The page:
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Old 08-06-2009, 04:28 AM   #1
cghcgh
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How to set these linux parameter


hi ppl,

i was told by my vendor to add in these parameters in my redhat 4 and 5 servers

Parameter Value Description
semmns 640 Max Number of Semaphores
semmni 64 Number of Semaphore Identifiers
Semmap 66 Max Number of Semaphore Map Entries(semmni+2)
Semmnu 640 Number of Semaphore Undo Structures
semume 30 Semaphore Undo Entries per Process
Shmmax 20000000 Max Shared Mem Segment (bytes)
Shmall 40000000 Max Shared Mem Segment (bytes)



i put in /etc/sysctl.conf and run sysctl -p. i got this error
kernel.shmmax = 68719476736
kernel.shmall = 4294967296
error: "kernel.semmns" is an unknown key
error: "kernel.semmni" is an unknown key
error: "kernel.semmap" is an unknown key
error: "kernel.semmnu" is an unknown key
error: "kernel.semume" is an unknown key

is that the correct place to input them?

Kindly assist. Really appreciate
 
Old 08-06-2009, 08:41 AM   #2
MensaWater
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You can determine all settable parameters by running "sysctl -a".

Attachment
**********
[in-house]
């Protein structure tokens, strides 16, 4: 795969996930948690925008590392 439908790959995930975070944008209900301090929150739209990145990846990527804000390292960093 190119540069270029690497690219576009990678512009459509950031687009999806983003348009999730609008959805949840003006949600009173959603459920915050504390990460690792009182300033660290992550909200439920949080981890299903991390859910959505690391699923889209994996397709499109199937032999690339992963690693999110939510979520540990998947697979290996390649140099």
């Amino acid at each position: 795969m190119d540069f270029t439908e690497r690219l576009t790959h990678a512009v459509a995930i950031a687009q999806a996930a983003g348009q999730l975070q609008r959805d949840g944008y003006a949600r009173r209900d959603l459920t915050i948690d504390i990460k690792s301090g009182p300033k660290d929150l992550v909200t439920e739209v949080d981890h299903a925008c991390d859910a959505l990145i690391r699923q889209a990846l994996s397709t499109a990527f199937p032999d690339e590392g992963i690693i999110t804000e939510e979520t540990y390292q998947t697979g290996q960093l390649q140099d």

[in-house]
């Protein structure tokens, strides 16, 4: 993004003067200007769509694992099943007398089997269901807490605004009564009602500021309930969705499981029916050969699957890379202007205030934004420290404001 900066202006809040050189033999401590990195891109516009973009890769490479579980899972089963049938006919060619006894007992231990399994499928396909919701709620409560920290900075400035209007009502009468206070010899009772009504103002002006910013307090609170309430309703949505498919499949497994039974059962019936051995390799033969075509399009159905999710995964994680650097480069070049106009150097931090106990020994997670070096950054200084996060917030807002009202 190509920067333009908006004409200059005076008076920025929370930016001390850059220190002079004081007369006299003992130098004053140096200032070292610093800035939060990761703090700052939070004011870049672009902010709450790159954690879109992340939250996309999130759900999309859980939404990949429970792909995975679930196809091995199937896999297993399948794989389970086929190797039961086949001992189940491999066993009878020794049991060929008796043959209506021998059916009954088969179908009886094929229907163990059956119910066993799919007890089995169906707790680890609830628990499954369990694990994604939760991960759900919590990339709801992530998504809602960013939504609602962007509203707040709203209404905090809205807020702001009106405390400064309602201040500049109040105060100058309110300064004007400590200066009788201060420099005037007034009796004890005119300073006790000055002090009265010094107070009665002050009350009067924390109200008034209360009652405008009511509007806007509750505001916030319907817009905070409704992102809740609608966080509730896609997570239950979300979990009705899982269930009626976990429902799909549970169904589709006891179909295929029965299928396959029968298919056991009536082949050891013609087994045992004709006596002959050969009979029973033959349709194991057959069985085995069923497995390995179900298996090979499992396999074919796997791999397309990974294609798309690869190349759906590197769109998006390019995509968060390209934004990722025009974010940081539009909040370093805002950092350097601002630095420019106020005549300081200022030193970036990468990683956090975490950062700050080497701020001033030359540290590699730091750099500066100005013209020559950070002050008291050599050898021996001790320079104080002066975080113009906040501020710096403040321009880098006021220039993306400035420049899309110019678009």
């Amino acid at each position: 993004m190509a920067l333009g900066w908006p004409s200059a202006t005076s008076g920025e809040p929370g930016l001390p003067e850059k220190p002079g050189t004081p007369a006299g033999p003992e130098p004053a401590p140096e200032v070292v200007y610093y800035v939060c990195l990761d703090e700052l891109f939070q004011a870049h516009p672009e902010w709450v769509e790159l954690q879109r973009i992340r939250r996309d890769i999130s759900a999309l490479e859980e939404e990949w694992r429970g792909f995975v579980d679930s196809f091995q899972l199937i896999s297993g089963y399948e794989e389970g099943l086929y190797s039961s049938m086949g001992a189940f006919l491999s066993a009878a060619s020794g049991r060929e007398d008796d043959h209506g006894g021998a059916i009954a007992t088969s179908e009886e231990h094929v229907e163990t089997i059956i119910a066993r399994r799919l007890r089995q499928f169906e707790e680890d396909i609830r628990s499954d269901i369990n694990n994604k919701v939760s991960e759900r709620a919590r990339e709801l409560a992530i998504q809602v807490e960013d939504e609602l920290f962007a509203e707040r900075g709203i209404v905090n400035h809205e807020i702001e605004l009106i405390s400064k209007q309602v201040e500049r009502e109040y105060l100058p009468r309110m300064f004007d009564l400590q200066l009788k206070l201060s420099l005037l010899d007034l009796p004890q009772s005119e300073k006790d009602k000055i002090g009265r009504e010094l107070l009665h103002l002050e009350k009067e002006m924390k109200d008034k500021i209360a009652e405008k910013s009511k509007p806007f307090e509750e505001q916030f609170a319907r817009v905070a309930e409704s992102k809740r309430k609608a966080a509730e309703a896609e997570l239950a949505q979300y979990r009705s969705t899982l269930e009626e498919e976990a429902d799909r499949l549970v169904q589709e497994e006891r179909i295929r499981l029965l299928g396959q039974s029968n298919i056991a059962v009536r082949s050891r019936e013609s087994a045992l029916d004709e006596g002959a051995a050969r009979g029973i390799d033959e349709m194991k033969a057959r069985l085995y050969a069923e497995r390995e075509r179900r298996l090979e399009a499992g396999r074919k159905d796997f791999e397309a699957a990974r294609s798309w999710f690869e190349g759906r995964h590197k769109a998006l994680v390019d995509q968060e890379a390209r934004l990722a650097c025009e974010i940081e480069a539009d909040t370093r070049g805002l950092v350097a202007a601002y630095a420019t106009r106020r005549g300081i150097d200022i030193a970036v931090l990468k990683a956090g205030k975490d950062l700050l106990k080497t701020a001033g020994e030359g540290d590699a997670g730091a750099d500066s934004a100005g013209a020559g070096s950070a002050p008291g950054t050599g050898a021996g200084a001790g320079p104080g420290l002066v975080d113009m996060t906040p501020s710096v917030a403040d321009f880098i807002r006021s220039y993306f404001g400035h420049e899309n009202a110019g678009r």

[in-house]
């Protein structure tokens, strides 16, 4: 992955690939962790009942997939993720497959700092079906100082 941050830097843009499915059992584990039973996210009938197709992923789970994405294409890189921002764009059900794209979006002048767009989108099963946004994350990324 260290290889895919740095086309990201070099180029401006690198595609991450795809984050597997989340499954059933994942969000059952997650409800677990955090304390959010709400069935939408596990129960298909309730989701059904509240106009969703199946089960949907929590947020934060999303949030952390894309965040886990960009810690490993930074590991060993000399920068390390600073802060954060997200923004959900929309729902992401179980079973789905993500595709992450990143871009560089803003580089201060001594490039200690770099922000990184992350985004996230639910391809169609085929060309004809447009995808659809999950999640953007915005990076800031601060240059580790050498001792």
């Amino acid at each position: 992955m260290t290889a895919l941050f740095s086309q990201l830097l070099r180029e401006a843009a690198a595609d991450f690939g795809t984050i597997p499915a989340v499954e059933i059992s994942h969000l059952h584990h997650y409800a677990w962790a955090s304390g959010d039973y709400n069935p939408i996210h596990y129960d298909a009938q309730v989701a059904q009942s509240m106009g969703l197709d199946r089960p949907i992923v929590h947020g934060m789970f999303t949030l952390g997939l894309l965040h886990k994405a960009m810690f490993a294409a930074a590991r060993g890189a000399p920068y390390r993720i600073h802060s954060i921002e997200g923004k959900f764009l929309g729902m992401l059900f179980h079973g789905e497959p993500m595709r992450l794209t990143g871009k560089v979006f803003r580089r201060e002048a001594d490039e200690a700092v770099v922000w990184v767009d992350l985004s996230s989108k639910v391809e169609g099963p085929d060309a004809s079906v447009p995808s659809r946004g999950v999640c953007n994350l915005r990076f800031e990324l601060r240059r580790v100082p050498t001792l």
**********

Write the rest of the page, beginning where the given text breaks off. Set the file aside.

Running "sysctl -a |grep sem" you'll see only kernel.sem.

Semaphore related parameters in Linux are all set with kernel.sem.
kernel.sem parameter has multiple values in the format:
'semmsl semmns semopm semmni'

So you'd need to find your current values by typing:
sysctl kernel.sem which should produce something like:
kernel.sem = 250 32000 32 128

You then add a line to sysctl.conf like:
kernel.sem = 250 640 32 64

I wouldn't actually do that though - my rule of thumb is to set parameters higher than defaults if required but not lower. Typically the vendor just wants enough to insure their application will run. The defaults are much higher than they're requesting.

However the fact they are telling you to set parameters not relevant to Linux and NOT telling you to set some that are means they don't know Linux. Have they indicated their application runs on Linux?

Also check the kernel.shmmax. I've often seen vendors suggest setting this value based on the memory of the system they did their development on and completely ignore the fact your system may allow for more or less than that.
 
  


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